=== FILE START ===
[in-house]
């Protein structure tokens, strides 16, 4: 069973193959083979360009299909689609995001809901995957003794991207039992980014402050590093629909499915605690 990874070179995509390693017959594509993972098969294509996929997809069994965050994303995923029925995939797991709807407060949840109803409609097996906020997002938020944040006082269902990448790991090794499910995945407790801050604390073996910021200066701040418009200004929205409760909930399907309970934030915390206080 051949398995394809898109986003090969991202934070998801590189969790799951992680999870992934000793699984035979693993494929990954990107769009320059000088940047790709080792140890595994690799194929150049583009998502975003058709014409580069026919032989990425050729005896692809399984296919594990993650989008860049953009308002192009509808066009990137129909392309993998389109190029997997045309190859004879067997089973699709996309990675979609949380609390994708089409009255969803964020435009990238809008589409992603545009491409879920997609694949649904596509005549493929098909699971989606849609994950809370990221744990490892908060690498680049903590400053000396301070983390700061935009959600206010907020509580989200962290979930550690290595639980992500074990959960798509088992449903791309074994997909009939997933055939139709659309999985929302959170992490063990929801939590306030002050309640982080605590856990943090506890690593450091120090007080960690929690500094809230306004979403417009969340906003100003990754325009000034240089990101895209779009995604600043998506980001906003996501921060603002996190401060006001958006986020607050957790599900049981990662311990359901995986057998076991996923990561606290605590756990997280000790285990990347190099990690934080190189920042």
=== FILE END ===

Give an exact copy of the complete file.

[in-house]
């Protein structure tokens, strides 16, 4: 069973193959083979360009299909689609995001809901995957003794991207039992980014402050590093629909499915605690 990874070179995509390693017959594509993972098969294509996929997809069994965050994303995923029925995939797991709807407060949840109803409609097996906020997002938020944040006082269902990448790991090794499910995945407790801050604390073996910021200066701040418009200004929205409760909930399907309970934030915390206080 051949398995394809898109986003090969991202934070998801590189969790799951992680999870992934000793699984035979693993494929990954990107769009320059000088940047790709080792140890595994690799194929150049583009998502975003058709014409580069026919032989990425050729005896692809399984296919594990993650989008860049953009308002192009509808066009990137129909392309993998389109190029997997045309190859004879067997089973699709996309990675979609949380609390994708089409009255969803964020435009990238809008589409992603545009491409879920997609694949649904596509005549493929098909699971989606849609994950809370990221744990490892908060690498680049903590400053000396301070983390700061935009959600206010907020509580989200962290979930550690290595639980992500074990959960798509088992449903791309074994997909009939997933055939139709659309999985929302959170992490063990929801939590306030002050309640982080605590856990943090506890690593450091120090007080960690929690500094809230306004979403417009969340906003100003990754325009000034240089990101895209779009995604600043998506980001906003996501921060603002996190401060006001958006986020607050957790599900049981990662311990359901995986057998076991996923990561606290605590756990997280000790285990990347190099990690934080190189920042």